Bass shuddered from Manny’s guitar. I breathed in, long and deep, and belted out.
“ ,” Manny wailed.
“ .” Even Flaco sounded good.
“ .” Our voices knotted together into one.
“ …” I crooned the words like my life had been nothing before that
moment. “ ,” I repeated. “ .”
“ ,” I sang again, frothed with feeling.
I looked up as I held the last long note. Silhouetted by the exit light, next to a
bunch of dollar bills tacked to the wall, leaned a small man in oversized sunglasses.
ll at once, butterflies, hundreds of them, erupted from the sound hole of my
guitar. Purple and blue wings glinted in the spotlights as they fluttered over the stage and
into the crowd.
The audience gasped.
Then it was chaos.
Gail Giles and Deb Vanasse
Running Fox Books
Becca’s mouth gaped. She shut it, fast, as flies circled her head.
Manny swung at the winged frenzy. Flaco leapt up and beat at the dark, buzzing cloud. I flailed at the horror of insects that wriggled against my skin. Shouts turned to screams as the flies swarmed the stadium, thousands and thousands of crawling feet and glistening wings. Flies climbed the walls. The ventilation system choked and sputtered with them.
Then came Fred.
Flaco jumped over his drums and pitched his sticks straight at his head. Fedora skewed and face bulging red, Fred lunged. I braced for flames.
Manny grabbed the microphone stand and swept it along the floor, knocking Fred’s feet out from under him. He landed with a thump.
“Run for it!” Flaco screamed to Manny and me. He sprinted to the edge of the stage, opened his arms wide, and dove into the crowd. Their arms went up immediately, catching Flaco in a huge cradle.
Fred scrambled to his feet and grabbed for me with his jeweled fingers. I skidded out of reach. The crowd whooped and hollered like it was all part of the show. Someone hoisted Becca toward the stage. Manny shoved her back. “Get out of here,” he bellowed. She looked stunned as a clobbered fish.
The audience passed Flaco from person to person until he pointed to the ground. On his feet, he swept off his headband and bowed. Manny and I launched in imitation of his leap. Manny was down and running like a fullback while I was still bouncing in the air like a volleyball.
Fred scooted off the platform and began shoving his way through the throng. “Down,” I yelled. “Put me down.”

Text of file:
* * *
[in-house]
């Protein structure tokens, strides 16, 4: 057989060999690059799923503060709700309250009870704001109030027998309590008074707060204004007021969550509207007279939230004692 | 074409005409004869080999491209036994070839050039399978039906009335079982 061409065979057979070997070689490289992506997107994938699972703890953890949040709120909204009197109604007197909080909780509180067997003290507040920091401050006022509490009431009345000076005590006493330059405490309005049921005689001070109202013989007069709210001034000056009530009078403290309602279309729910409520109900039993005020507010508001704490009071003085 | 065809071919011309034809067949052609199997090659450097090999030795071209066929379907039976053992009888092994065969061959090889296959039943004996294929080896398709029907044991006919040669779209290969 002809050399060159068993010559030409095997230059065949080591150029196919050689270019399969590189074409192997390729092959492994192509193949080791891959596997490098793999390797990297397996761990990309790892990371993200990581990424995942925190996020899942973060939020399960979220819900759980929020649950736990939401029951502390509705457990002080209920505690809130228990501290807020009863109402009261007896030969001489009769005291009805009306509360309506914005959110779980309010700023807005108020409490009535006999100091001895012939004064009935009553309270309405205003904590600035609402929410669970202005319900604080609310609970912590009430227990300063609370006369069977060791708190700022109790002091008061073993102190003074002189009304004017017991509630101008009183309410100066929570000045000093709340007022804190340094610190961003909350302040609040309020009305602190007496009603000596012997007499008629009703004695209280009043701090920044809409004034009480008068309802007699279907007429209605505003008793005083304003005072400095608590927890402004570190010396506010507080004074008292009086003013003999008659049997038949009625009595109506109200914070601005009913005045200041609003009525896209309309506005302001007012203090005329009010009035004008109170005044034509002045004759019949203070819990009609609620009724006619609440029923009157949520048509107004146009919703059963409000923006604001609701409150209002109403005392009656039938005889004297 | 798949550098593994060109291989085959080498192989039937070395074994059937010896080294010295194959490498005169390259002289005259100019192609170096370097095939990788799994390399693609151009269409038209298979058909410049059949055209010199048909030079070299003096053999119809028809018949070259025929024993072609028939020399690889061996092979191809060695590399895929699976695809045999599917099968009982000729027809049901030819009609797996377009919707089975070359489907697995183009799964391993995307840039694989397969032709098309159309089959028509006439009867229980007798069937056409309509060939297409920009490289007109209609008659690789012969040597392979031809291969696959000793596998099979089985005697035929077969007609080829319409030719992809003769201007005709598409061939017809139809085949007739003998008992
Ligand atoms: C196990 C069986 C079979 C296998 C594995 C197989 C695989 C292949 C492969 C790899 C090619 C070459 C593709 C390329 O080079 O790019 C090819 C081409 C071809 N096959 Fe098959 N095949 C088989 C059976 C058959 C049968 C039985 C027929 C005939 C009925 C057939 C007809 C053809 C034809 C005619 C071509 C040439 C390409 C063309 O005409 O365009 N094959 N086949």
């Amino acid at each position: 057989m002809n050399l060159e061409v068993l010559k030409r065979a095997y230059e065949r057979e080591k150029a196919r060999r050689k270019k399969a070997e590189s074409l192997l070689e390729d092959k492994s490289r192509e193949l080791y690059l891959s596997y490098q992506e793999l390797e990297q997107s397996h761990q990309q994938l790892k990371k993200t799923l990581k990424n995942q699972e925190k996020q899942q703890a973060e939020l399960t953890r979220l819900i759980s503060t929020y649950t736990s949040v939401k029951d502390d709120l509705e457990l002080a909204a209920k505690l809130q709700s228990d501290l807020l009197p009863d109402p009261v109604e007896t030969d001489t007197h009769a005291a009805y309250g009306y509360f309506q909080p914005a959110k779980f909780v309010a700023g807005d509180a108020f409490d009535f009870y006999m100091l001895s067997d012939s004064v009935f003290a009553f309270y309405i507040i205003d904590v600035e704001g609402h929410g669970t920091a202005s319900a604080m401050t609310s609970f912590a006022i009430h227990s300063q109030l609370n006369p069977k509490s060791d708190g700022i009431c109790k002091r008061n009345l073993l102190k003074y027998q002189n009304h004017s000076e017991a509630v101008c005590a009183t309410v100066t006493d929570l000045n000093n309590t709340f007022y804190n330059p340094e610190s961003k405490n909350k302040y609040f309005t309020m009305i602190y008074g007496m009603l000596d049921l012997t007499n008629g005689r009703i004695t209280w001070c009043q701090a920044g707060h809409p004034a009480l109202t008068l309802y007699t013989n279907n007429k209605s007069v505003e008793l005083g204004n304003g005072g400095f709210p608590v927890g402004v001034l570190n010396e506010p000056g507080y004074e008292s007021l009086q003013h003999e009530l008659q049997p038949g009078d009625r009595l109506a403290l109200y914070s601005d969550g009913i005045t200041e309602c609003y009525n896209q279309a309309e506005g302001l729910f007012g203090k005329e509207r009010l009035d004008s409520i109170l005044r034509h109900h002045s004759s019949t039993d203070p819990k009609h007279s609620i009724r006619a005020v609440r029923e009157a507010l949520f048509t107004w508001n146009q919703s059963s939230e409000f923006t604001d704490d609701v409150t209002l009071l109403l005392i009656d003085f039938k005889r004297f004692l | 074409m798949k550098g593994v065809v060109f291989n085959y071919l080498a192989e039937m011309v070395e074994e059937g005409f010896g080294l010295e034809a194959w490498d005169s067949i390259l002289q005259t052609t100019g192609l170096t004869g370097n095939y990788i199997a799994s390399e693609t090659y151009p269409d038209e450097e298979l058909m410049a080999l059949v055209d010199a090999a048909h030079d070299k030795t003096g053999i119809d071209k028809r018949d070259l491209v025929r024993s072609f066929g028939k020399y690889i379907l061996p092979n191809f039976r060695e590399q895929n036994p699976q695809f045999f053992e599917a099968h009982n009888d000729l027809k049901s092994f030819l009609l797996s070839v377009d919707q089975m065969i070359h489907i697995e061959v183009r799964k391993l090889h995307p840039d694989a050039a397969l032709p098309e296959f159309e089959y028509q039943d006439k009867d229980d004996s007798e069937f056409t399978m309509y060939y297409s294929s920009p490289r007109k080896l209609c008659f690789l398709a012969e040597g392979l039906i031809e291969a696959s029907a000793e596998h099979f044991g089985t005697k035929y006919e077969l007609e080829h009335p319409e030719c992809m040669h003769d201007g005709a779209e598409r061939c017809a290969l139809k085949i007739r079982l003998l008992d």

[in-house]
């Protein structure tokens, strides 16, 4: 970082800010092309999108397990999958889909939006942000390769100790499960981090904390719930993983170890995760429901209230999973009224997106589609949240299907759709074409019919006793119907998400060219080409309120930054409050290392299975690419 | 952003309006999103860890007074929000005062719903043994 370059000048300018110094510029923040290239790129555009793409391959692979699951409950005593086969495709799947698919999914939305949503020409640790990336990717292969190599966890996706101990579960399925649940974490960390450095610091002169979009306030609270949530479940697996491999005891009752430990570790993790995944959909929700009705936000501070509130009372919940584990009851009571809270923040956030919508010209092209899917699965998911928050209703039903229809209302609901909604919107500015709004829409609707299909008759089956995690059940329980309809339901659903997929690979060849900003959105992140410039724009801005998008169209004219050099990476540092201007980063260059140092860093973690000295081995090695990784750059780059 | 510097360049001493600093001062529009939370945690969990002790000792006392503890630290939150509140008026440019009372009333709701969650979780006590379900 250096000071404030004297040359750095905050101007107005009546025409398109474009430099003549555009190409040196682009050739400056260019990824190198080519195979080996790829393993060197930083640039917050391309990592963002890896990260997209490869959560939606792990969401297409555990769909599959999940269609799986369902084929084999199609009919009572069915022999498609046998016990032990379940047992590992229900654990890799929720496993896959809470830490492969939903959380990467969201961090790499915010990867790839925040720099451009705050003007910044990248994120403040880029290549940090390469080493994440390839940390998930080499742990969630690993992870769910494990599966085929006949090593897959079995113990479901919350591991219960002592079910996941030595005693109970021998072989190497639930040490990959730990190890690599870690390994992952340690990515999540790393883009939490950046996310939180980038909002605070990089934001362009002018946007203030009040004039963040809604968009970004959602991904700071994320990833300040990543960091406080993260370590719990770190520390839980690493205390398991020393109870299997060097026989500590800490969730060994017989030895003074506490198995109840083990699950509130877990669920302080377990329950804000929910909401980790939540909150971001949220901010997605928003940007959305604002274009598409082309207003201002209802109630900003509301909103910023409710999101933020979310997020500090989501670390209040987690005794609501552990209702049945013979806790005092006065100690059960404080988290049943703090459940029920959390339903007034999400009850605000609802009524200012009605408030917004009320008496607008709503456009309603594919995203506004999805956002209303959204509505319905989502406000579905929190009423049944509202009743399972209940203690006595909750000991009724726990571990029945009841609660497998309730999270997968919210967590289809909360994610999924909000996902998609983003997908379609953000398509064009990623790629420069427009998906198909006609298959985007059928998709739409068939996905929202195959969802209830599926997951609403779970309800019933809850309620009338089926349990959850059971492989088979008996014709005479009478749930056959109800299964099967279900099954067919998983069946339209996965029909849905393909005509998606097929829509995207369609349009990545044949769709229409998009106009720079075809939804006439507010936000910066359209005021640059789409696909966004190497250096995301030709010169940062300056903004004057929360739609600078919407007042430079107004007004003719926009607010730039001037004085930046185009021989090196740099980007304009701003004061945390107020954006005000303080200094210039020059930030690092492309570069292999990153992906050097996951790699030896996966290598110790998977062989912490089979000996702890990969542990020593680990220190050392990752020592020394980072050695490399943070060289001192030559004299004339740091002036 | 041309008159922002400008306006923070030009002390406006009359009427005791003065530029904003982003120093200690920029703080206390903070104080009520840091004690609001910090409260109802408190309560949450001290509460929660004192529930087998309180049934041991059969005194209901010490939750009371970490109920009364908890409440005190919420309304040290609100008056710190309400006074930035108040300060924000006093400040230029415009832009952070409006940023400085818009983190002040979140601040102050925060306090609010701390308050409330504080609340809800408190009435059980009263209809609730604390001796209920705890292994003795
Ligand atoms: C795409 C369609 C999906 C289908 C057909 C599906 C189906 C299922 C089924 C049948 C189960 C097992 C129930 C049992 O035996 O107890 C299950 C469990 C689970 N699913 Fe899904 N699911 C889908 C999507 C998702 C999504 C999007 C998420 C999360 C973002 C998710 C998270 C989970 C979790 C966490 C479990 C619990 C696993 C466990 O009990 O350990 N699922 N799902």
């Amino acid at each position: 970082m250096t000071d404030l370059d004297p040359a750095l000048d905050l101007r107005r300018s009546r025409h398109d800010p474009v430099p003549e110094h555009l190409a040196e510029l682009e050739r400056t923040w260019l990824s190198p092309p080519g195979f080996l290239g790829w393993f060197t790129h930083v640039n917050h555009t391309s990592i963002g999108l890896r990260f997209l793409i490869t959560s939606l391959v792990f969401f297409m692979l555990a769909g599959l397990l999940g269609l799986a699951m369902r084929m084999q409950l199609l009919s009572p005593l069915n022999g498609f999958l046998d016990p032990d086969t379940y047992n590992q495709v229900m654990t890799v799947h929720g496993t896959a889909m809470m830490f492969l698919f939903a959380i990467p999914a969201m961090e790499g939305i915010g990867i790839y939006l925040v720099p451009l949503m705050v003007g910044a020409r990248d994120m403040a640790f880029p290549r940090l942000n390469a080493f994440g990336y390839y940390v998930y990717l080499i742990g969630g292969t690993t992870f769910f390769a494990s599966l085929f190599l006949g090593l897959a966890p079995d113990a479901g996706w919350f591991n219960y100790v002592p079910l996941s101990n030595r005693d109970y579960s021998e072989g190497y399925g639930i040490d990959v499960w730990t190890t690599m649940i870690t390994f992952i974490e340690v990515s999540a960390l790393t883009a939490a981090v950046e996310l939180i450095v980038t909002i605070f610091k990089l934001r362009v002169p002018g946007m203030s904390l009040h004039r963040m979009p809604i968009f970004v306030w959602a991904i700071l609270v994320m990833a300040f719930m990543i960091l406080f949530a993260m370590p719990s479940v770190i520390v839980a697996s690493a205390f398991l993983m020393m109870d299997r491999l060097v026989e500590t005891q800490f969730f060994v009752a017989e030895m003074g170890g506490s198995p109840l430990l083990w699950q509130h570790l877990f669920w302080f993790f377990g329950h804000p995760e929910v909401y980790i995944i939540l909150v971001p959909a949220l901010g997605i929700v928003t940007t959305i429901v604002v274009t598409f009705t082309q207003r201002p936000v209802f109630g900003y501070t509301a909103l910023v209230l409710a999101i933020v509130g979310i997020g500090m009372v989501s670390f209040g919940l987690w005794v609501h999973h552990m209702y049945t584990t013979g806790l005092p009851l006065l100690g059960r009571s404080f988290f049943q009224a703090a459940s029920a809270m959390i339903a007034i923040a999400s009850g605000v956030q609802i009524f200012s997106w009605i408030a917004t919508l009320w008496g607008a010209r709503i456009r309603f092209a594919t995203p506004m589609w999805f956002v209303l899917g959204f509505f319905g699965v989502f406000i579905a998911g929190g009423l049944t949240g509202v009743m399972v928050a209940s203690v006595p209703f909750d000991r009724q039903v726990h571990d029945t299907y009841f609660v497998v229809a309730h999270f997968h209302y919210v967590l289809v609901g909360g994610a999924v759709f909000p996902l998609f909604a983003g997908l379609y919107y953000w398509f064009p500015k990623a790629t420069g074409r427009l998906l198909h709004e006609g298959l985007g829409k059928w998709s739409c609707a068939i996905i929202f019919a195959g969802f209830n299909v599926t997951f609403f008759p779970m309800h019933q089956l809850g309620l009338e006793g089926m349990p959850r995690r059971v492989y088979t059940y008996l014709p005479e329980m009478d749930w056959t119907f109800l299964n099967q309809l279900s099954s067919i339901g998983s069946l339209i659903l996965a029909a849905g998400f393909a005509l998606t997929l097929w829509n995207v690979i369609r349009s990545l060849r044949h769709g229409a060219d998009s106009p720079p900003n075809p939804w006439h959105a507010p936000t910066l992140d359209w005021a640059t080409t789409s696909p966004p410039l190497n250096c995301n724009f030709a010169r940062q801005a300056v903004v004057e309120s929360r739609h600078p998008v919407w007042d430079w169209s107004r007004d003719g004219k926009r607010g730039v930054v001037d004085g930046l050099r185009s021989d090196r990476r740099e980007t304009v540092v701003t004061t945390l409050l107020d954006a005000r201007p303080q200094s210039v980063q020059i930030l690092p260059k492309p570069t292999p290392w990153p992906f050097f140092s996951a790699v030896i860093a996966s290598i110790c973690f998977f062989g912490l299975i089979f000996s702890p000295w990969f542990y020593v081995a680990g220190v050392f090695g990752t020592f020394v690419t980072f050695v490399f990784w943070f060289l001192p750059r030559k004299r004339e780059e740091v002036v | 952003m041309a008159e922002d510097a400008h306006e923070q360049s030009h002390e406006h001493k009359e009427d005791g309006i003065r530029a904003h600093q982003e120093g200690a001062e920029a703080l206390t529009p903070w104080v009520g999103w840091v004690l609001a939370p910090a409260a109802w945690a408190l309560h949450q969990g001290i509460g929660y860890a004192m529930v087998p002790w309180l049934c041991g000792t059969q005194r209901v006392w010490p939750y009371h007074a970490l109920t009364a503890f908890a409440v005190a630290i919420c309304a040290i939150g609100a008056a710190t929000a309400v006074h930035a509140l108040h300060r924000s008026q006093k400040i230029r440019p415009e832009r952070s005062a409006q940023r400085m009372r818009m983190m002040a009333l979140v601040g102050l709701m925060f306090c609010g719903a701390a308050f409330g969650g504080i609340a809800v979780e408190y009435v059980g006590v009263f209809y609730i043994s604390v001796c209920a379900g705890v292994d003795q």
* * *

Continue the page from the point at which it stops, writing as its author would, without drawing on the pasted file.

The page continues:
The bouncing stopped and my feet hit the ground. I pushed through the crowd and out the door, leaving our fans to hold their own with the security team, the buzzing flies, and one furious demon.
Cool air. A light mist fell. Uniformed guards were grouping up, barking into radios and dashing up the steps. No one seemed to realize we were the ones who’d set off the craziness.
“I know a church near here,” Flaco said. “My uncle’s wedding was there. We’ll be safe.”
“You don’t know that,” said Manny.
Breaking from the pack, one of the guards started toward us. “There’s one way to find out,” Flaco said.
We ran. And ran. Flaco was skinny and fast. Manny and I pounded hard to keep up. Flaco looked back and saw that we were in trouble and ducked into a coffee shop. We headed straight for the bathroom.
I leaned over, hands on my knees, panting. Manny gulped a breath. “I don’t think Fred can run real fast. You ever notice how small his feet are?”
“He shouldn’t have to run.” Flaco wiped a line of sweat from under his bandana. “He can poof.”
“Poofs make him disappear,” Manny said. “That doesn’t mean they take him to where he wants to end up.”
“He’ll find us,” I said. “We’re easy targets.”
“Only if we stick together,” Manny said. “If we split up, he’ll have to choose.”
Flaco scuffed Manny’s ear. “One goes down, we all go down. The church is a ways off,” We could take a taxi. But I left my wallet in the dressing room. You guys got cash? ”
“Not me,” I said.
“Negative,” said Manny.
“In that case,” Flaco said, “rock stars will have to be track stars.”
“A church won’t stop him,” Manny said.
“You got a better idea?” Flaco flashed.
“That’s what I thought.”
As we trailed out from the bathroom, Fred was cruising past the coffee shop’s big window. Together, we ducked back into the hallway. Flaco pushed through a door that said Employees Only. In the kitchen, a girl who’d been wiping the stainless steel counter clutched her sponge to her chest. The sound from her throat was part gasp, part scream. “Hottest band in Texas, coming through.” Flaco flashed a smile, ripped off his sweaty headband, and flung it through the air.
The girl caught it. “Matamoscas,” Flaco said as we sprinted past. “Swat the Fly. If anyone asks, you never saw us.”
Copyright Gail Giles and Deb Vanasse
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The Battleband Saga